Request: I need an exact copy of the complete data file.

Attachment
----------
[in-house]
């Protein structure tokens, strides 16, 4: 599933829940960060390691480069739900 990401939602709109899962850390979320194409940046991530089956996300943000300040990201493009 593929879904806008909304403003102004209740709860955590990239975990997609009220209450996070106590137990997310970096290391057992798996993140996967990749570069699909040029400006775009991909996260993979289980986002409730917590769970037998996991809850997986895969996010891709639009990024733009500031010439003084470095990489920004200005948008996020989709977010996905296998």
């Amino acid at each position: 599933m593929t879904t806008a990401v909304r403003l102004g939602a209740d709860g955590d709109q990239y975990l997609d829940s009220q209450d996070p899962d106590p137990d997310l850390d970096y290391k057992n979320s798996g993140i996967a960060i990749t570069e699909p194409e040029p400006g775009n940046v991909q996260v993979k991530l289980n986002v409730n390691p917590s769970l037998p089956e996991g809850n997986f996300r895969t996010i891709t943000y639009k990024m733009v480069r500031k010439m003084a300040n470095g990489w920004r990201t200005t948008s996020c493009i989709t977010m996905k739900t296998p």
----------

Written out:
[in-house]
């Protein structure tokens, strides 16, 4: 599933829940960060390691480069739900 990401939602709109899962850390979320194409940046991530089956996300943000300040990201493009 593929879904806008909304403003102004209740709860955590990239975990997609009220209450996070106590137990997310970096290391057992798996993140996967990749570069699909040029400006775009991909996260993979289980986002409730917590769970037998996991809850997986895969996010891709639009990024733009500031010439003084470095990489920004200005948008996020989709977010996905296998």
């Amino acid at each position: 599933m593929t879904t806008a990401v909304r403003l102004g939602a209740d709860g955590d709109q990239y975990l997609d829940s009220q209450d996070p899962d106590p137990d997310l850390d970096y290391k057992n979320s798996g993140i996967a960060i990749t570069e699909p194409e040029p400006g775009n940046v991909q996260v993979k991530l289980n986002v409730n390691p917590s769970l037998p089956e996991g809850n997986f996300r895969t996010i891709t943000y639009k990024m733009v480069r500031k010439m003084a300040n470095g990489w920004r990201t200005t948008s996020c493009i989709t977010m996905k739900t296998p």